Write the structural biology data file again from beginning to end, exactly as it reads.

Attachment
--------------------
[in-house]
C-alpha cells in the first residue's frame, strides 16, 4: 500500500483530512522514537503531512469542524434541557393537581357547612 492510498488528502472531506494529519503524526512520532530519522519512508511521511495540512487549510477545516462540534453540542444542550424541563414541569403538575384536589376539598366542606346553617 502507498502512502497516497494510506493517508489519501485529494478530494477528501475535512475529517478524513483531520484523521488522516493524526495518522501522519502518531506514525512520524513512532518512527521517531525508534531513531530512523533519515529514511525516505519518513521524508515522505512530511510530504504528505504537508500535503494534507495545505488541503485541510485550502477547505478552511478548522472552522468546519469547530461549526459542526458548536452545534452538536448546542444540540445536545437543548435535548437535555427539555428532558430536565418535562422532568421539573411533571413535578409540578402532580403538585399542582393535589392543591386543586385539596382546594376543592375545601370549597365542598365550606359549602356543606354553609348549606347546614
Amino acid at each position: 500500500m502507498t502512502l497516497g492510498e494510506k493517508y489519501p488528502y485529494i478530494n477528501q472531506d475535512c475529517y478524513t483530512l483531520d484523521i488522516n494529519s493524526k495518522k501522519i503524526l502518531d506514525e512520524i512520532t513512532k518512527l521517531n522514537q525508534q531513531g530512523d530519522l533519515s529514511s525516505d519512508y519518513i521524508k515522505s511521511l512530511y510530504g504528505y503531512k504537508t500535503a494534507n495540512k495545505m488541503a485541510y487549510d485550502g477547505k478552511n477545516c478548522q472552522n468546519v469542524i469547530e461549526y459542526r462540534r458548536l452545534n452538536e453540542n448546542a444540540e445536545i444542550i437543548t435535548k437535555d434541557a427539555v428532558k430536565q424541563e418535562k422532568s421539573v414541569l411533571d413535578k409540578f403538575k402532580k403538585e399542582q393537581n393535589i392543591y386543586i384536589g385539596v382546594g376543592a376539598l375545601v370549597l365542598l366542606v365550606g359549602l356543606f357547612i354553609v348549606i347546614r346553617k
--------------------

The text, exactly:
[in-house]
C-alpha cells in the first residue's frame, strides 16, 4: 500500500483530512522514537503531512469542524434541557393537581357547612 492510498488528502472531506494529519503524526512520532530519522519512508511521511495540512487549510477545516462540534453540542444542550424541563414541569403538575384536589376539598366542606346553617 502507498502512502497516497494510506493517508489519501485529494478530494477528501475535512475529517478524513483531520484523521488522516493524526495518522501522519502518531506514525512520524513512532518512527521517531525508534531513531530512523533519515529514511525516505519518513521524508515522505512530511510530504504528505504537508500535503494534507495545505488541503485541510485550502477547505478552511478548522472552522468546519469547530461549526459542526458548536452545534452538536448546542444540540445536545437543548435535548437535555427539555428532558430536565418535562422532568421539573411533571413535578409540578402532580403538585399542582393535589392543591386543586385539596382546594376543592375545601370549597365542598365550606359549602356543606354553609348549606347546614
Amino acid at each position: 500500500m502507498t502512502l497516497g492510498e494510506k493517508y489519501p488528502y485529494i478530494n477528501q472531506d475535512c475529517y478524513t483530512l483531520d484523521i488522516n494529519s493524526k495518522k501522519i503524526l502518531d506514525e512520524i512520532t513512532k518512527l521517531n522514537q525508534q531513531g530512523d530519522l533519515s529514511s525516505d519512508y519518513i521524508k515522505s511521511l512530511y510530504g504528505y503531512k504537508t500535503a494534507n495540512k495545505m488541503a485541510y487549510d485550502g477547505k478552511n477545516c478548522q472552522n468546519v469542524i469547530e461549526y459542526r462540534r458548536l452545534n452538536e453540542n448546542a444540540e445536545i444542550i437543548t435535548k437535555d434541557a427539555v428532558k430536565q424541563e418535562k422532568s421539573v414541569l411533571d413535578k409540578f403538575k402532580k403538585e399542582q393537581n393535589i392543591y386543586i384536589g385539596v382546594g376543592a376539598l375545601v370549597l365542598l366542606v365550606g359549602l356543606f357547612i354553609v348549606i347546614r346553617k